La Concierge (the Parisian concierge)

This story was first published in January 2013. It has been updated. 

La concierge aux lunettes – The concierge with glasses
Robert Doisneau, 1945

Last week, Junior’s grandma, Mutti, sent me a little note to thank me once again for her Seattle vacation during the Holidays. The message was written on a postcard, and when I looked at it, I started smiling at the stern-looking lady who was glaring at me through her glasses: la concierge.
Mutti has already shared stories and childhood memories with my readers. You may remember the moving letter she sent to her grandson about her experience as a young child during the German Occupation of Paris.
 
When I thanked her for the great postcard of the iconic French concierge, Mutti spontaneously replied with an email where she remembers a Parisian concierge she once knew. 
 
To most Americans, the word concierge conjures up the image of an elegant man, or woman, standing behind a counter, in a fancy hotel. Invariably polite, flexible, accommodating and resourceful, the concierge is trained to answer guests’ requests.
 

Michael J. Fox: Concierge
For  Love of Money (1993)

To French people, the word has a very different meaning. Why don’t I let Mutti tell us more about the iconic Parisian concierge?
 

The great Josiane Balasko
The Hedgehog (The Elegance of the Hedgehog, 2009)

 

Ma chère Véronique (my dearest Véronique,)
 
In ancient times (the years of my childhood,) and until the 1960s-1970s, a woman ruled the life of most Parisian buildings: la Concierge, nicknamed “la bignole” (*) by most tenants. Employed by the landlord – mockingly referred to as “le Proprio” (**) – la concierge ruled the building with an iron fist. She was in charge of collecting rent, a very important mission.

Her job was to ensure security; maintain the stairwell and the rest of the property; collect and distribute mail twice a day (there were two deliveries a day back then.) 
 
She lived in a small apartment located on the ground floor of the building, by the main entrance, “la loge.” From that vintage point, she could watch the comings and goings. Nothing escaped her. “La loge” was modest: Often, there was only one room, and the concierge used an outhouse located in the building courtyard (just like in the Middle Ages.) 
 

Concierge rue du Dragon,
Robert Doisneau, 1945

She kept a close eye on the children, little devils who tracked dirt inside the building with their muddy shoes and did not always say: “Bonjour Madame” when they entered the hallway.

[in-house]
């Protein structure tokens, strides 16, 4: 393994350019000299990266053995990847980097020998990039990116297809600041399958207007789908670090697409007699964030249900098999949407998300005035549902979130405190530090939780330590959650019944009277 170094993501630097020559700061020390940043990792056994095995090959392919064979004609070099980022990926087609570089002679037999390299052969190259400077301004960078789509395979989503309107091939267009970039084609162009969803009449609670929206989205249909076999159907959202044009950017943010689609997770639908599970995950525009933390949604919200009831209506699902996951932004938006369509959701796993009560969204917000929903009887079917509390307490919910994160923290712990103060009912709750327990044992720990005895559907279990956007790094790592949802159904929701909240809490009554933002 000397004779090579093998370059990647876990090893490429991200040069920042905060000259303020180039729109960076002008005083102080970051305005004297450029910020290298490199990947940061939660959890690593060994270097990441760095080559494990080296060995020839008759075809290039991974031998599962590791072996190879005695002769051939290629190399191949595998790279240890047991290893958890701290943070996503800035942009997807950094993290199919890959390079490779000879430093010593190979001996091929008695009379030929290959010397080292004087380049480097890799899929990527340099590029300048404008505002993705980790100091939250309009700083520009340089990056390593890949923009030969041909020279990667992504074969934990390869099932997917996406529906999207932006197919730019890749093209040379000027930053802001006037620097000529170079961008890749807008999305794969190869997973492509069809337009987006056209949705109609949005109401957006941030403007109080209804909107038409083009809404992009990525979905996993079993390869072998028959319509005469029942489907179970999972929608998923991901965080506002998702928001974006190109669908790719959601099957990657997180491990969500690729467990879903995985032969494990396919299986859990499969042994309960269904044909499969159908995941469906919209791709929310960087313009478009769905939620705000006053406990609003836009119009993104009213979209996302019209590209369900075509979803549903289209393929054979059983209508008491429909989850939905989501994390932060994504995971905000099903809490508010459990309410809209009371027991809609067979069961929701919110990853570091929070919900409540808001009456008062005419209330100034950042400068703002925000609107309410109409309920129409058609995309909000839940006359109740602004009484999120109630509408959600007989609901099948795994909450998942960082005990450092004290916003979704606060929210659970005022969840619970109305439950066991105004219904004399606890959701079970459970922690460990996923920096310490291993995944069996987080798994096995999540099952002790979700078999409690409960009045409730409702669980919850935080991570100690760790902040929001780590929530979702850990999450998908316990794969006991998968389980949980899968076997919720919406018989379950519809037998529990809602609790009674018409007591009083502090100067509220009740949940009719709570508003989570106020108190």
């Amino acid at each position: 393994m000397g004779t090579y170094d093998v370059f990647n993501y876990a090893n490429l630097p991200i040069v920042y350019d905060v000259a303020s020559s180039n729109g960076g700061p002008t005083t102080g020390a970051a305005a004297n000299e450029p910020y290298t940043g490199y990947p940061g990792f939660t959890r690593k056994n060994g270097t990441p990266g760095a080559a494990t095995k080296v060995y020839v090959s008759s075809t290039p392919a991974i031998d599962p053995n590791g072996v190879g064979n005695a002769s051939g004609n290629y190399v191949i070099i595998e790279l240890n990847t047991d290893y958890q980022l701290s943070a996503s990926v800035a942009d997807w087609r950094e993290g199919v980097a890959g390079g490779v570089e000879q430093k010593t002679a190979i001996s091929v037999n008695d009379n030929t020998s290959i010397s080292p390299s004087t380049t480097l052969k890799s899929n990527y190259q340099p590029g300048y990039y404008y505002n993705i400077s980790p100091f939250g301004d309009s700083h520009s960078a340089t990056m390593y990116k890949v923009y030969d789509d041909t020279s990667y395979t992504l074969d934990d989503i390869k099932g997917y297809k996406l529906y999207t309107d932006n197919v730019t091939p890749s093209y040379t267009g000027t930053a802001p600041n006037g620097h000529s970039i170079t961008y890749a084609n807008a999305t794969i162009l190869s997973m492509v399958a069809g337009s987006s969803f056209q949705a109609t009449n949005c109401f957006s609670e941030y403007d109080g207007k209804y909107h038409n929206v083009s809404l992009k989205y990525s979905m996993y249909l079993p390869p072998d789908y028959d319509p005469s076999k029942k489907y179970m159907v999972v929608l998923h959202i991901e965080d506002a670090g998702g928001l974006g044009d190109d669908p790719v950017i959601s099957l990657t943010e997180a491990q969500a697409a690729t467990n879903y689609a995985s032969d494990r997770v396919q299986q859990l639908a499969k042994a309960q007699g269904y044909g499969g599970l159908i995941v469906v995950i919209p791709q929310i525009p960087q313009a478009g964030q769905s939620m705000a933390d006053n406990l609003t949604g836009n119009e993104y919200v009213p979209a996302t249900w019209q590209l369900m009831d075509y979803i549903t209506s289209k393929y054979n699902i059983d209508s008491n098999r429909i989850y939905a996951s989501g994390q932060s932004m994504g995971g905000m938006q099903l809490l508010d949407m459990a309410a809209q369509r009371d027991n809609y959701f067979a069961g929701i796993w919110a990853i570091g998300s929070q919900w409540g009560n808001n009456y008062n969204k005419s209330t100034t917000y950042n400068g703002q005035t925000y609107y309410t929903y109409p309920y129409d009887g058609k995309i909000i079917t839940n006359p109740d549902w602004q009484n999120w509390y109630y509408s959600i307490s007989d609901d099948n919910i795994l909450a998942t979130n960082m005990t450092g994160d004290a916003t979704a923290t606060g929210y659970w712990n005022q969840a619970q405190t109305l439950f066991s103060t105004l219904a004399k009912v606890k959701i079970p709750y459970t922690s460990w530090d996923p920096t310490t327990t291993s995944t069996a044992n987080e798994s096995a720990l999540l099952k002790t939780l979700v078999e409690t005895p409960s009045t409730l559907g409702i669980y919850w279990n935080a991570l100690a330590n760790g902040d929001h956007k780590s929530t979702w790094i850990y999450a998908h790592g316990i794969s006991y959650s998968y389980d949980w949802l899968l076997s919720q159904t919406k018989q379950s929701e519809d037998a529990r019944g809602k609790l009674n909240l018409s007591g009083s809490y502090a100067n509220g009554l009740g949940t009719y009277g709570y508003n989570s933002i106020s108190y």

My sister and I were often the targets of terse remarks (always repeated to our parents,) when we did not comply with her iron rule. We often sneaked in without a word and forgot to wipe our feet on the big doormat in the hallway… only to get reprimanded later.
 
Before WWII, late night visitors had to ask the concierge to unlock the front door to enter the building. This was called “demander le cordon.(***) As they walked past “la loge,” they were expected to identify themselves. The place was secure!
 
Our concierge had a horrible little dog named “Bijou” (Jewel) a nasty mongrel. He wore a bell-adorned collar; barked incessantly; jumped at my ankles and terrified me as a child. Many other Parisian concierges lived with cats. 
 

Le Chat de la concierge (the Doorkeeper’s cat)
Willy Ronis, 1947

When came the time to distribute the mail, she would hand out each envelope to the tenant while announcing in a stern voice: “You have a letter from…” 
 
Truth be told, she was not a bad person, and I will eternally be grateful to her for not disclosing our new address when my family left Paris during the German Occupation to hide in Dourdan (a small town outside Paris.) The Germans were actively looking for my father then. He had escaped their labor camps. 
 
Our family owes la concierge a lot, to this day. This is a debt we can’t repay (…) 
 
Mutti.”
 

Concierge
Robert Doisneau, 1945

Merci, Mutti, for enriching le Blog with another heartfelt, true story.
 
Dear reader, should you spot one of these signs on an old Parisian façade during a leisurely stroll, step inside the courtyard. La concierge is long gone, and has likely been replaced by a digicode (digital access panel.) But you may still get to peak inside her old “loge” (apartment.) Wipe off your feet before stepping in, just in case! 
 
A bientôt.

“The concierge is in the courtyard…”
(photographer unknown…) 
“The concierge is in the stairwell.”
(photographer unknown) 

 

Keywords:
(*) La bignole. French slang. The concierge. 
(**) Le Proprio. French slang. Le propriétaire. The landlord.
(***) Demander le cordon. Literally: to request the cord or string. The concierge pulled on a string from her apartment. The string released the front door lock so visitors could come in. 
 
For additional information: Iconic photographer Robert Doisneau (1912-1994) captured Parisian concierges at the end of WWII. Look them up here

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What did you think about this article? Let me know in the comment section below, (I love reading your messages and reply to most.) Don’t be selfish and share with a friend! Merci. Véronique (French Girl in Seattle)

51 Comments

  • What a wonderful real story! It brought (good) tears to my eyes, Veronique. Your mother in law sounds like a good, kind and fun woman. You are lucky to have her in your life. Beautiful post! And i love the photo of the concierge’s kitty! 🙂